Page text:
Baobab Trust launches accommodation at Tasso Island by Chris Greene
As we headed up the beach I could hear the loud sound of a trending local song with pulsating drum rhythms and deep bass vocals. A short incline from the beach opened into a forest edge clearing. My jaw dropped. Hundreds of villagers were dancing to the music as the dust rose to knee height from under their feet. We weren’t pioneers exploring unknown territory. Tasso was already part of the global village with its children mouthing the words to the same song I might be dancing to Friday at The Warehouse. Tasso Island was clearly open for business.
We had come on the “Gladi Gladi” (which is Krio for Joyful), a locally made boat with a surly looking Captain and flying British, English, Scottish and Sierra Leonean flags. It had a high bow which we climbed into using a short ladder. Standing next to the ladder was a stout man with feet that seemed borrowed from a person at least twice his size. His job was to hoist passengers who didn’t want to get their feet wet or didn’t think they could climb the ladder into the boat. I marveled at his strength as he lifted a very overweight lady. His feet were the only part of his body which seemed big enough to be able to accomplish that feat. As I walked up to boat I was about to say the equivalent of “I’ll get on myself” when I felt both of his hands grip me in preparation to gather me into his arms. “No, no, no!” I exclaimed. He released me and gratefully I clambered up the ladder.
We sped on to Tasso passing many green islands, a few of which showed signs of human habitation. As other canoes sailed past us we would all wave to each other, kinfolk crossing paths on the blue unknown of the Atlantic Ocean. Tasso Island was huge with many different beaches. We docked on one of the muddy ones. Large shell-encrusted rocks lined the beach overhung by green ferns and a thick forest of trees. Tasso had been invested in by a group of Brits called the Baobab Trust who had all rowed together at Cambridge. They wore their old rowing uniforms as the head of the group showed us the five chalets and restaurant they had built on the beach front. All the buildings were made by local carpenters, featuring ornate carvings on the doors. The walkway leading up to the restaurant was made up entirely of seashells gathered on the Tasso beach. Everything had the sweet woody smell of bamboo. The Resort founded by the Baobab Trust was being opened to the public with much of the profit put into a Trust for the benefit of the entire village. Visitors could enjoy walks on the Island, bird watching, canoe trips or just quiet nights away from the noise and bustle of modern life in a wooden chalet stocked with Chinua Achebe’s books. We however could not disappear into the forest in search of adventure; we were guests of Tasso.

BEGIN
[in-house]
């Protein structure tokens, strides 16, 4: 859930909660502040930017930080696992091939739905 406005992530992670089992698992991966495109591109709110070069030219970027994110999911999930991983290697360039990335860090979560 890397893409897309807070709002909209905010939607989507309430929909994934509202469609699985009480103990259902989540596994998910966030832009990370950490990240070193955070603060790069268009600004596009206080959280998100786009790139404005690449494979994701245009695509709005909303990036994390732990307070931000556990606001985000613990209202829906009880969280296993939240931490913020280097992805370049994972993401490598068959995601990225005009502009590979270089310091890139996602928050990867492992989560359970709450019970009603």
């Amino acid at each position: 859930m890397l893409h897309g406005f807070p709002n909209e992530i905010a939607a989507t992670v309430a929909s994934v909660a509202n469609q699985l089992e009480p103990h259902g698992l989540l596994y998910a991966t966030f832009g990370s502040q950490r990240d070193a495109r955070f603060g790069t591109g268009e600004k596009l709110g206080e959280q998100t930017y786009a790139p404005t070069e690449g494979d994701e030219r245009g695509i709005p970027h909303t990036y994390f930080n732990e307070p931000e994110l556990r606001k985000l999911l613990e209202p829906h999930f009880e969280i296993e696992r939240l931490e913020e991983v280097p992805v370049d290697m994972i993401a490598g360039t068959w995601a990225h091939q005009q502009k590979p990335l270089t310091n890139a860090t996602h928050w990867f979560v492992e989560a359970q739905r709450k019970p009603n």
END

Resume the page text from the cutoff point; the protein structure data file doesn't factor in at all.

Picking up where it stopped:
The ceremony started in earnest and we stood semi-reverently as the Chief’s wife knelt on the gravel and spoke to the ancestors, pouring them small amounts of water and a fruity soda. She stood up and the Chief, an old man with a walking stick cut a ribbon with a knife. A loud cheer swelled from the villagers. There were broad smiles on their faces as they officially welcomed both the white investors and us, their friends from the Capital. We continued the celebrations with feasting as I spoke with one of the Brits. The conversation turned to politics and he explained passionately why he had voted in favour of Britain exiting the EU. I smiled to myself quietly. In a world of growing isolation and protectionism, the people of Tasso were ready to welcome the world.